SAN FRANCISCO -- This holiday season is shaping up to be a record-breaking period for Apple as shoppers snap up iPhones and iPads. So why is the world's most valuable company losing its lustre with investors?
Apple began selling the iPhone 5 on Sept. 21, the same day the company's stock hit an all-time peak of $705.07 per share. Since then, the stock has plunged nearly 25 per cent, trimming the company's market value by more than $150 billion. On Wednesday afternoon, shares were trading at around $513.
The sell-off has had broad impact. It has reached beyond Apple's own stockholders because the company is the largest component in the Standard & Poor's 500 and Nasdaq composite index -- two benchmarks tracked by widely held mutual funds and exchange-traded funds, or ETFs.
Apple comprises four per cent of the S&P 500 and nearly 12 per cent of the Nasdaq, according to FactSet. The Nasdaq has shed six per cent since Apple's stock price peaked while the S&P 500 has declined three per cent, the same as the Dow Jones industrial average, which doesn't include Apple in its basket of 30 stocks.
Apple's abrupt descent is fuelling a debate among market-watchers. Is the stock now a bargain, as some would argue? Or is the recent markdown in Apple's value justified because the company has entered a phase of less innovation and slower revenue growth?
Disagreements over the issue are contributing to unusual volatility in the stock. Two weeks ago, Apple's stock fell 6.4 per cent, the biggest one-day drop in more than four years. Just a month ago, the stock surged 7.2 per cent for its biggest one-day gain in three years.
There's no consensus regarding the cause, but one thing is clear: There have been more investors eager to sell Apple's stock than buy it in recent months, despite all the evidence indicating Apple's products have never been more popular.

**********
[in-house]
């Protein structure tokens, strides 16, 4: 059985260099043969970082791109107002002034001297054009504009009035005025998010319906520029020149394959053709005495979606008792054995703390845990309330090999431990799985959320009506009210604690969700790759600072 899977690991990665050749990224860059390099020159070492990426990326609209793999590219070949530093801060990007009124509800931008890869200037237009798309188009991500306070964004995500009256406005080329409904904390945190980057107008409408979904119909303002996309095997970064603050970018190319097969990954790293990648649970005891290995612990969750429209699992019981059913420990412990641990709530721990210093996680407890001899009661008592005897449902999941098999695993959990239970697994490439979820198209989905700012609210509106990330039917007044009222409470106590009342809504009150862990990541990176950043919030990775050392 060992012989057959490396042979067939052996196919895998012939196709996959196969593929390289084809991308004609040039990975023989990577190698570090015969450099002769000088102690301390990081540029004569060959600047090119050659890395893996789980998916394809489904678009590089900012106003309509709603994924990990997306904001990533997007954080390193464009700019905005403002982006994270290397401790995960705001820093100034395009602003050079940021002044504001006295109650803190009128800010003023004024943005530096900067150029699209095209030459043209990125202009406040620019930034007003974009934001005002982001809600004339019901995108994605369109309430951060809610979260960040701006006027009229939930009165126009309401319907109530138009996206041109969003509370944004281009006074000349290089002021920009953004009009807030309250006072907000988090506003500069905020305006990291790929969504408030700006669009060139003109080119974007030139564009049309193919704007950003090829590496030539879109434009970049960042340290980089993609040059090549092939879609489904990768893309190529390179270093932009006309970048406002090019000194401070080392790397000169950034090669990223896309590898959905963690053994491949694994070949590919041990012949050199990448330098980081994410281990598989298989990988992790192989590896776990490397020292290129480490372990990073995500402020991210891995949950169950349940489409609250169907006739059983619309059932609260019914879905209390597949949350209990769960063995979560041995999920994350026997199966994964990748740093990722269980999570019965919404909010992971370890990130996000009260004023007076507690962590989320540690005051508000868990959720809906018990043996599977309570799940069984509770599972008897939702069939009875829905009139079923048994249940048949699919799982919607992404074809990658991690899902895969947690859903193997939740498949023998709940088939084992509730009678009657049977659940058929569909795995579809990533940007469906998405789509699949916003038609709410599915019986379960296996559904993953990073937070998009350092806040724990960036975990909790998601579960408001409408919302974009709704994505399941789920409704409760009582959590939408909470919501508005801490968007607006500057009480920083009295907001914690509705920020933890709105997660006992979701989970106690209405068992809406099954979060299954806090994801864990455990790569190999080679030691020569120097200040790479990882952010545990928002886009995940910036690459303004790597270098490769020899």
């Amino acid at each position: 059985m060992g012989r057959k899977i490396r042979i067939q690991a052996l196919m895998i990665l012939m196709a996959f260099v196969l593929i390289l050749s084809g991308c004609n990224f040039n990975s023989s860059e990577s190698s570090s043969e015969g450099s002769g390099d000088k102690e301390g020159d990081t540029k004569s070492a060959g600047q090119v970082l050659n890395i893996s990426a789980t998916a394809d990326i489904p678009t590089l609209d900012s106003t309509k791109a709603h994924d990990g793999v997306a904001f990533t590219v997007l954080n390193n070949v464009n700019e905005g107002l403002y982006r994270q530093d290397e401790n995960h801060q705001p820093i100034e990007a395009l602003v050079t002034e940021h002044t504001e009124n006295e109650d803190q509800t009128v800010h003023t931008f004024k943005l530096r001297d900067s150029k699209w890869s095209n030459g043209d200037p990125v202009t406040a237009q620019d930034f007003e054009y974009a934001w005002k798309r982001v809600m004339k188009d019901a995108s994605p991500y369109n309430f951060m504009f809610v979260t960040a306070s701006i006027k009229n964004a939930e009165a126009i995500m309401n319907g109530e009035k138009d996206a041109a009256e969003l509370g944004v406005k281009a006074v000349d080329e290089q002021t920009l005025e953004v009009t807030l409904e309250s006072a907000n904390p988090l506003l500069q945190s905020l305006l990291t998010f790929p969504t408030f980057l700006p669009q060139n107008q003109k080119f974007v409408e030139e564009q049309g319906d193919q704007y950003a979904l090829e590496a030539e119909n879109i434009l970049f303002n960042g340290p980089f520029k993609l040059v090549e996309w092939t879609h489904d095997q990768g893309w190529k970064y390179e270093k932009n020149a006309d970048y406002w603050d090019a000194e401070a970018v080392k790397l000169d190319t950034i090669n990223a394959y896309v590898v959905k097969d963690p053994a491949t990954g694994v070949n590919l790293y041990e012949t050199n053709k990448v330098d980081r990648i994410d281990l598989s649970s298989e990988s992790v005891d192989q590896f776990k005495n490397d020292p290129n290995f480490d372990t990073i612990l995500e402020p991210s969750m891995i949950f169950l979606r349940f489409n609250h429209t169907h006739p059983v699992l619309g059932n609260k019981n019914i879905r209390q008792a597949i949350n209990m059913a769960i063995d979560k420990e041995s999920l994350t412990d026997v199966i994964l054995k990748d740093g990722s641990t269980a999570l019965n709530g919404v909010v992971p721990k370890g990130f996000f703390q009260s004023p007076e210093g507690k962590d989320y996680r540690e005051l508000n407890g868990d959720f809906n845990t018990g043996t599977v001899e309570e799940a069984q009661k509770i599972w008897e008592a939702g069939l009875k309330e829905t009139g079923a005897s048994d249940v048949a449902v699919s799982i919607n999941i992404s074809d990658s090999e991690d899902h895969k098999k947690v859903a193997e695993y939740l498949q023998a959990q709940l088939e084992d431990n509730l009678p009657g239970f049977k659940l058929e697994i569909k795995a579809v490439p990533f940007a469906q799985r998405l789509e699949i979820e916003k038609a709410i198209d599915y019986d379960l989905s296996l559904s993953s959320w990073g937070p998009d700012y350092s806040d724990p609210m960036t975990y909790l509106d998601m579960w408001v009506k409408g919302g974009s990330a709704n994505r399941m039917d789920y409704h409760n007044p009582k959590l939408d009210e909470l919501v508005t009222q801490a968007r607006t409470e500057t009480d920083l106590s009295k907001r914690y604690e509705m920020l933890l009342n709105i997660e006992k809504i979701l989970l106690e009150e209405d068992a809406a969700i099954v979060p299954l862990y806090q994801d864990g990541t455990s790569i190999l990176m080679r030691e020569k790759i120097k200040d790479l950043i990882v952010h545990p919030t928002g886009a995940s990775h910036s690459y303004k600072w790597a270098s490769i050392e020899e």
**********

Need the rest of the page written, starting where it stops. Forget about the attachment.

Perhaps the most popular theory to explain the recent downturn in Apple's stock is simple competition.
The hypothesis is that Apple's grip on the growing mobile computing market is loosening amid a wave of cheaper alternatives to the iPhone and iPad.
The iPhone's early lead in the smartphone market already has been surrendered to the more than 500 million devices running on the free Android software made by Google Inc. By comparison, as of the end of September, Apple had shipped 271 million iPhones since its 2007 debut.
Nokia phones running on the recently released Windows 8 system from Microsoft Corp. pose a new threat, especially in China, where Nokia has struck a deal with that country's largest wireless carrier. Meanwhile, struggling Research In Motion Ltd. is pinning its comeback hopes on a revamped operating system for the once-iconic BlackBerry to rekindle demand for that device.
Now, there are signs the competition is putting pressure on Apple in the booming tablet computer industry that it launched in 2010 with the release of the iPad.
In a report that likely contributed to Wednesday's steep drop in Apple's stock, research firm IDC predicted the iPad's share of the worldwide tablet market this year will decline to 54 per cent from 56 per cent in 2011. IDC said the iPad will dip below 50 per cent by 2016.
Meanwhile, the market share of tablets powered by Android, including Google's Nexus line and Amazon.com Inc.'s Kindle Fire, has climbed from 40 per cent last year to 43 per cent his year, according to IDC.
Windows 8, which is designed to run on tablets, also is expected to chip at Apple's lead and latch onto 10 per cent of the market by 2016, IDC said.
The popularity of smaller tablets with 18-centimetre diagonal screens and retail prices below $200 has already forced Apple to make changes. The company responded by introducing the iPad Mini, which features a nearly 20-cm screen.
The iPad Mini sells for $329, which helps Apple protect its profit margins and preserve its reputation for selling top-of-the-line products that merit prices a notch above the competition.
Nevertheless, the iPad Mini is undoubtedly diverting some sales from full-sized iPads, which sell at prices ranging from $399 to $829. That is one of the reasons BGC Financial analyst Colin Gillis expects the iPad's average selling price to fall by about $50 in the current quarter, which ends this month. That would be a nine per cent decline from the iPad's average price of $535 during the July-through-September period.
Even if it's no longer the market leader, the iPhone remains hotter than ever. Based on figures released by wireless carrier AT&T earlier this week, Jefferies analyst Peter Misek predicts Apple will sell 53 million iPhones this quarter, primarily the newest model.
That would be a more than 40 per cent increase from Apple's previous one-quarter record of 37 million iPhones set in the period covering last year's holiday shopping season.
-- The Associated Press